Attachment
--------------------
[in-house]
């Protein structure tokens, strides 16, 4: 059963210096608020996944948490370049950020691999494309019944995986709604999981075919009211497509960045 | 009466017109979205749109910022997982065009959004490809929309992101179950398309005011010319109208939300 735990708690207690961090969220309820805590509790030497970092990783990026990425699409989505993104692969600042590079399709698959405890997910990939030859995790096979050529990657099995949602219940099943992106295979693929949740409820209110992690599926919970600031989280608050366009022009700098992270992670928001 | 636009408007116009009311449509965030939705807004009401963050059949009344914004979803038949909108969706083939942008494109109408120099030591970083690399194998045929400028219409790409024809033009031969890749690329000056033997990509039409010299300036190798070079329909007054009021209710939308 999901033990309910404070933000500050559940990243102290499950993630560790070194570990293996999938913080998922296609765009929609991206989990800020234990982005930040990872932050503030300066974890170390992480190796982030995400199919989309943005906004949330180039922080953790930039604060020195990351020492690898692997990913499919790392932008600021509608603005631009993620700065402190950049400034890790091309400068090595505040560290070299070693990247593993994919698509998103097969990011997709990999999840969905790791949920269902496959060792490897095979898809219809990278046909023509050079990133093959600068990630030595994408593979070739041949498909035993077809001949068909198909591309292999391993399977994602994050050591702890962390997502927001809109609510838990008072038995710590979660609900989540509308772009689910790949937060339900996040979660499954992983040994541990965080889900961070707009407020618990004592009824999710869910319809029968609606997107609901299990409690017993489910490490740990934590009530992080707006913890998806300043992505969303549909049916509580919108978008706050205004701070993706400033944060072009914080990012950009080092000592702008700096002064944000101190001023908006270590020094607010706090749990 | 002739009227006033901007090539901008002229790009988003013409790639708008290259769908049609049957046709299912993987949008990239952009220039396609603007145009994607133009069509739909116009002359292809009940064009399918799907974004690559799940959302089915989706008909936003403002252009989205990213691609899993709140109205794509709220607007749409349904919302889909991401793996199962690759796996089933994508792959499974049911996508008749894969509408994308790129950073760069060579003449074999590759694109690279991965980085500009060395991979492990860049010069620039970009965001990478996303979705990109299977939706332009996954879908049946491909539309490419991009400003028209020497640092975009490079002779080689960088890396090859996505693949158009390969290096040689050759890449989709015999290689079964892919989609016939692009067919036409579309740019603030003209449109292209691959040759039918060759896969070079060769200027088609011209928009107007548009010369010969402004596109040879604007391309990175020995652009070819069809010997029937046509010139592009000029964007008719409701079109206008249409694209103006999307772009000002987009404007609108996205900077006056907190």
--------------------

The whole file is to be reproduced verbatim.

[in-house]
């Protein structure tokens, strides 16, 4: 059963210096608020996944948490370049950020691999494309019944995986709604999981075919009211497509960045 | 009466017109979205749109910022997982065009959004490809929309992101179950398309005011010319109208939300 735990708690207690961090969220309820805590509790030497970092990783990026990425699409989505993104692969600042590079399709698959405890997910990939030859995790096979050529990657099995949602219940099943992106295979693929949740409820209110992690599926919970600031989280608050366009022009700098992270992670928001 | 636009408007116009009311449509965030939705807004009401963050059949009344914004979803038949909108969706083939942008494109109408120099030591970083690399194998045929400028219409790409024809033009031969890749690329000056033997990509039409010299300036190798070079329909007054009021209710939308 999901033990309910404070933000500050559940990243102290499950993630560790070194570990293996999938913080998922296609765009929609991206989990800020234990982005930040990872932050503030300066974890170390992480190796982030995400199919989309943005906004949330180039922080953790930039604060020195990351020492690898692997990913499919790392932008600021509608603005631009993620700065402190950049400034890790091309400068090595505040560290070299070693990247593993994919698509998103097969990011997709990999999840969905790791949920269902496959060792490897095979898809219809990278046909023509050079990133093959600068990630030595994408593979070739041949498909035993077809001949068909198909591309292999391993399977994602994050050591702890962390997502927001809109609510838990008072038995710590979660609900989540509308772009689910790949937060339900996040979660499954992983040994541990965080889900961070707009407020618990004592009824999710869910319809029968609606997107609901299990409690017993489910490490740990934590009530992080707006913890998806300043992505969303549909049916509580919108978008706050205004701070993706400033944060072009914080990012950009080092000592702008700096002064944000101190001023908006270590020094607010706090749990 | 002739009227006033901007090539901008002229790009988003013409790639708008290259769908049609049957046709299912993987949008990239952009220039396609603007145009994607133009069509739909116009002359292809009940064009399918799907974004690559799940959302089915989706008909936003403002252009989205990213691609899993709140109205794509709220607007749409349904919302889909991401793996199962690759796996089933994508792959499974049911996508008749894969509408994308790129950073760069060579003449074999590759694109690279991965980085500009060395991979492990860049010069620039970009965001990478996303979705990109299977939706332009996954879908049946491909539309490419991009400003028209020497640092975009490079002779080689960088890396090859996505693949158009390969290096040689050759890449989709015999290689079964892919989609016939692009067919036409579309740019603030003209449109292209691959040759039918060759896969070079060769200027088609011209928009107007548009010369010969402004596109040879604007391309990175020995652009070819069809010997029937046509010139592009000029964007008719409701079109206008249409694209103006999307772009000002987009404007609108996205900077006056907190």